Stephens, Lester D. (2016, May). Bachman, John, February 4, 1790 – February 24, 1874. South Carolina Encyclopedia. http://www.scencyclopedia.org/sce/entries/bachman-john/.

Stephens, Lester D. (2016, June). Ravenel, Edmund, December 8, 1797 – July 27, 1871. South Carolina Encyclopedia. http://www.scencyclopedia.org/sce/entries/ravenel-edmund/.

 

Natural History, Digitized

By Mēgan A. Oliver, Digital Collections Librarian, UofSC. [Cross-posted from Mining McKissick, McKissick Museum’s blog]

Digitizing natural history collections is quickly becoming a specialty of ours, over at the Digital Collections department at the University of South Carolina Libraries. We’ve partnered with McKissick Museum for the past few years on their nationally grant-funded digitization project entitled ‘Historic Southern Naturalists’ (HSN); many thanks to the Institute of Museum and Library Services for the grant. This digital project has been highly collaborative and has produced a useful and beautiful web portal from which to access myriad museum collections of fossils, rocks, dried botanicals, and minerals, as well as the library’s collection of early naturalist manuscripts.

The Bahamas Titmous[e], first edition of Mark Catesby’s “The natural history of Carolina, Florida and the Bahama Islands”, 1731.
Since the HSN digital collaboration yielded such great results in providing museum and library users with fantastic historical resources, we’re excited to be back at the beginning of a new natural history digital collection.

In 2019, UofSC officially established the Mark Catesby Centre, a collective of scientists, librarians, curators, rare book experts, and naturalists, with invested personnel spread across the United States and the United Kingdom. The Catesby Centre’s work revolves around researching and promoting the ever-important findings and illustrative records of Mark Catesby, a naturalist who came to study biology in the Carolinas, Florida, and the Bahamas almost three centuries ago. Catesby’s seminal work predates that of Swedish botanist Carl Linnaeus by 29 years, with Catesby’s first edition of natural history findings published in 1729. Linnaeus would not release his now-famous biological classification system until 1758. The entirety of Catesby’s work in his multivolume set “The natural history of Carolina, Florida and the Bahama Islands” was published over the course of 18 years, beginning in May of 1729 and ending in July of 1747.

Digitizing these rare and sometimes delicate natural history items requires specialty scanners and camera equipment, fully trained staff, and a great deal of time and patience. We strive to ensure that the color balance and tone distribution captured with our digitization equipment is as true to the physical, original item as possible. Calibrating and staging a single shot or scan can take up to 30 minutes, or the process could involve multiple scans of the same item in order to get the digital facsimile just right. In our department, this attention to detail often captures the iridescence and depth of the pigments used to hand color illustrations, as well as the texture of paper and the organic signs of age that rare books exhibit. Our staff, often graduates of the School of Library and Information Science here at UofSC, take great pride in producing such detailed work, as digital collections like these provide researchers with the next best thing to seeing a rare item in person; seeing it anywhere in the world at any time, online.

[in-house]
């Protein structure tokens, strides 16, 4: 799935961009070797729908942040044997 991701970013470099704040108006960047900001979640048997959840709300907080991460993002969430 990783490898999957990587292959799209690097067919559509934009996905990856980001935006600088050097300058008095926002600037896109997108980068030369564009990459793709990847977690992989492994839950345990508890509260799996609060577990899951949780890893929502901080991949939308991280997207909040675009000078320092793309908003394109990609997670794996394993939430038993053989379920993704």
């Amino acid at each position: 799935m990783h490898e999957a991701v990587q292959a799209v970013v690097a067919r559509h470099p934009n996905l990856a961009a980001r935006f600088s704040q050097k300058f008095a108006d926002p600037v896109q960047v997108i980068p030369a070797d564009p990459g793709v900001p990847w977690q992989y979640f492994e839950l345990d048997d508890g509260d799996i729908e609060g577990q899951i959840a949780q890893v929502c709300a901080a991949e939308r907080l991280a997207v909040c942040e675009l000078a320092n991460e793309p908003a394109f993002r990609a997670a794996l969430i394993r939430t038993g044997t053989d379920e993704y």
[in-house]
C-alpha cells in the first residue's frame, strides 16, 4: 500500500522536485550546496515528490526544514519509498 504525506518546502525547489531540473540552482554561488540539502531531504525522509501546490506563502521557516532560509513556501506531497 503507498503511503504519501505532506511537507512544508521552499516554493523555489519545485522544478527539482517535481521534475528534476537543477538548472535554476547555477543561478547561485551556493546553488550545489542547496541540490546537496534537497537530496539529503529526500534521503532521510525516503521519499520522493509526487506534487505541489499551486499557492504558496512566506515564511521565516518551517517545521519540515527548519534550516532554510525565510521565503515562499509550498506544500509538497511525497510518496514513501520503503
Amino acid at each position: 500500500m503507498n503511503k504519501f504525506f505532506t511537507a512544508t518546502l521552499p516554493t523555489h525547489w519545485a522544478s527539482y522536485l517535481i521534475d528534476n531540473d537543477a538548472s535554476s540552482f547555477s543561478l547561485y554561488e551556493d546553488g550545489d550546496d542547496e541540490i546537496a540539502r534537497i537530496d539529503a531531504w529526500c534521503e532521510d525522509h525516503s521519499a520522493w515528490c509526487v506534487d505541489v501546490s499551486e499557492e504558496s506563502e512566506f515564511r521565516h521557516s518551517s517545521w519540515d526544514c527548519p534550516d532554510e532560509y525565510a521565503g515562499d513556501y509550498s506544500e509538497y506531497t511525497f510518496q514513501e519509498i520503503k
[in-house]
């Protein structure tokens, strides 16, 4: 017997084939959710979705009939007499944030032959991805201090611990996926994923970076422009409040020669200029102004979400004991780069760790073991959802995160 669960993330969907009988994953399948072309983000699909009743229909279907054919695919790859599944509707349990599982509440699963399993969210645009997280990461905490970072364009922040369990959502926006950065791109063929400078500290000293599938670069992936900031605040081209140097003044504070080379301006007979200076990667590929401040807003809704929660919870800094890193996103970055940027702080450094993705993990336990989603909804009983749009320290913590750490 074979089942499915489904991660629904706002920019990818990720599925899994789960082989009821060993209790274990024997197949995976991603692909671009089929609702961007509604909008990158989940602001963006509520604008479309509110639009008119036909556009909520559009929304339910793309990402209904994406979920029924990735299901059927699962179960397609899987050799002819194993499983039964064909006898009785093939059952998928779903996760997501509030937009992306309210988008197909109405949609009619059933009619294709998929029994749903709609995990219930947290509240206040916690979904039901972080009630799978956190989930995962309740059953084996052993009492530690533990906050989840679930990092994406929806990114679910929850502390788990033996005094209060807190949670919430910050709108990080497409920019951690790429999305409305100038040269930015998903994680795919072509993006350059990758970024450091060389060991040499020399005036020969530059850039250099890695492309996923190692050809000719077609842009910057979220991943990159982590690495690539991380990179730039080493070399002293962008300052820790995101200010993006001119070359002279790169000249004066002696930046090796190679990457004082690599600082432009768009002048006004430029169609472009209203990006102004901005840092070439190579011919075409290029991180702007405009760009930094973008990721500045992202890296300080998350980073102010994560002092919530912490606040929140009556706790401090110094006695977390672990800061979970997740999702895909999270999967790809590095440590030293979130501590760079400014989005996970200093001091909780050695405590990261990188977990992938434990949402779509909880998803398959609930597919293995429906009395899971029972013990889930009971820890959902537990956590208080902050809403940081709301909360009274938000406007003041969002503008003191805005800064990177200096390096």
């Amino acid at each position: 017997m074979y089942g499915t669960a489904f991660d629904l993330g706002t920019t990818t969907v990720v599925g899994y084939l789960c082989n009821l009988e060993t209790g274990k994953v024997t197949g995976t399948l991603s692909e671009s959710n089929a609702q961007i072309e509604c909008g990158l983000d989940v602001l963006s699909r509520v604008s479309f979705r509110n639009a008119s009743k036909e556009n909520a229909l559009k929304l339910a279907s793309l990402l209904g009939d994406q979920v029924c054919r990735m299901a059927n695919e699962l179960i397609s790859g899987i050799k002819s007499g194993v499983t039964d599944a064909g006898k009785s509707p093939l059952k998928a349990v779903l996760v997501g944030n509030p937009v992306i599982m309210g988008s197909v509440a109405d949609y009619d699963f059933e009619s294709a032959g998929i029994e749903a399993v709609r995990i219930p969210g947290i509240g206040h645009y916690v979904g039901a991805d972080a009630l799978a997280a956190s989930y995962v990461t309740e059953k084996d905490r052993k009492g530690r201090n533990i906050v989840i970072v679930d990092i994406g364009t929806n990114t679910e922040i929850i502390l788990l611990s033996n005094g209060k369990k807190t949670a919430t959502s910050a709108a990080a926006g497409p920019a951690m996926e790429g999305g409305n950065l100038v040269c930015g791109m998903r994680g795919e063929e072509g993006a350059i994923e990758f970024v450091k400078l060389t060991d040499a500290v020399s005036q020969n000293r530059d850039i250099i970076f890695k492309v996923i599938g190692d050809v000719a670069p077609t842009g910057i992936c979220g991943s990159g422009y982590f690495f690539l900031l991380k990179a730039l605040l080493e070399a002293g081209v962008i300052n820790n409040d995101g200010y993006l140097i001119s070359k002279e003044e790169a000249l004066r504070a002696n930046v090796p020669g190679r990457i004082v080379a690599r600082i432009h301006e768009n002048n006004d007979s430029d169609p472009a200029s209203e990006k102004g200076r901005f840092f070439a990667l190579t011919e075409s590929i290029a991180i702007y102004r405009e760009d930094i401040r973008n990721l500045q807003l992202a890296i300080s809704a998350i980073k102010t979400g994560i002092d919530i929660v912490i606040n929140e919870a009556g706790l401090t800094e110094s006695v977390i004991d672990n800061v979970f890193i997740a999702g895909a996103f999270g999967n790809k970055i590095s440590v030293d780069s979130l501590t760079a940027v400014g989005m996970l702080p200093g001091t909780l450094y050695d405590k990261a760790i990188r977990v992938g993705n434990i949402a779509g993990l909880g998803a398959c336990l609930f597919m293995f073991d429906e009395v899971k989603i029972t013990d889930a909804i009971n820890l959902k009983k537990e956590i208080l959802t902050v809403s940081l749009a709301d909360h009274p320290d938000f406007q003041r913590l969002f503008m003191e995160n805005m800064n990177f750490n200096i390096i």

Last year alone, we digitized and helped to format metadata (data that describes the digitized items online) for about 12,000 items for the Historic Southern Naturalists digital collection, and we scanned a little over 2,500 pages and prints from our Catesby rare books.  In creating yet another stunning natural history digital collection for students, scholars, and historians to peruse, we hope to create a diverse wealth of natural history primary resources online.

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Image

The Bahamas Titmous[e], first edition of Mark Catesby’s “The natural history of Carolina, Florida and the Bahama Islands”, 1731.

References

A Most Impressive Quilt from McKissick Museum

By Chauna Carr

We recently worked with McKissick Museum’s Curator of Collections, Christian Cicimurri, to digitize one of their new acquisitions, an impressive paper pieced mosaic quilt top with a very interesting backstory. Donated to McKissick this past April by Mr. Pickett Wright, the piece is an unfinished mosaic quilt top made of fabric wrapped around hexagonal paper templates. The fabric has been “fussy cut,” so the resulting medallions make a design themselves. (Fussy cut simply means when a piece of fabric has been cut to target a specific area of a print, rather than just cutting the fabric into random pieces.)

A photograph of a Young Rebecca Margaret Pickens Salley
A Young Rebecca Margaret Pickens Salley

According to Mrs. Cicimurri, “[Mr. Pickett Wright] is a direct descendant of  General Andrew Pickens (1793-1817) – the Wizard Owl of the Revolutionary War and a U.S. Congressman from 1775-1783.  He is not entirely sure who made the quilt or exactly when, but feels certain (from conversations with his grandmother—Annie Lena Salley Smith) that it was either Rebecca Margaret Pickens Salley (1832-1893) of Orangeburg, SC (great-granddaughter of Gen. Pickens), or one of her daughters, Emma Legare Salley Evans (1869-1963) or Mary Boone Salley (1863-1941). These daughters were his grandmother’s sisters.”

Family legend suggests the paper pieces used for backing were letters written home by a confederate soldier, but there is no direct evidence of this claim. The paper used is largely handwritten letters and handwriting practice sheets with the dates of 1872 and 1874 visible.

McKissick is very excited to add this to their robust collection of quilts ranging from about 1815 to around 2016. Keep an eye out for the final images of the quilt coming soon! To give you a taste, here is our team in the process of digitizing this masterpiece.